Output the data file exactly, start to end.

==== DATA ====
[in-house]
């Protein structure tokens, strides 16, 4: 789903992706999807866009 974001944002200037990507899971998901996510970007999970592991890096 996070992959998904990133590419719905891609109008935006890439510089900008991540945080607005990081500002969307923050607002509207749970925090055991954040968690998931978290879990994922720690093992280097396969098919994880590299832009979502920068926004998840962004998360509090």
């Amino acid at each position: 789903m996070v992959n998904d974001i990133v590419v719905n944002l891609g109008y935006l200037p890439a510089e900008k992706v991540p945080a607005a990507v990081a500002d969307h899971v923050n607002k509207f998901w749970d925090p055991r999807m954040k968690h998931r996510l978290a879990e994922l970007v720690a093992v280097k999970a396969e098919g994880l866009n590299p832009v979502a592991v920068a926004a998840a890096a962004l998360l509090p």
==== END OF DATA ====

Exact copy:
[in-house]
């Protein structure tokens, strides 16, 4: 789903992706999807866009 974001944002200037990507899971998901996510970007999970592991890096 996070992959998904990133590419719905891609109008935006890439510089900008991540945080607005990081500002969307923050607002509207749970925090055991954040968690998931978290879990994922720690093992280097396969098919994880590299832009979502920068926004998840962004998360509090």
């Amino acid at each position: 789903m996070v992959n998904d974001i990133v590419v719905n944002l891609g109008y935006l200037p890439a510089e900008k992706v991540p945080a607005a990507v990081a500002d969307h899971v923050n607002k509207f998901w749970d925090p055991r999807m954040k968690h998931r996510l978290a879990e994922l970007v720690a093992v280097k999970a396969e098919g994880l866009n590299p832009v979502a592991v920068a926004a998840a890096a962004l998360l509090p």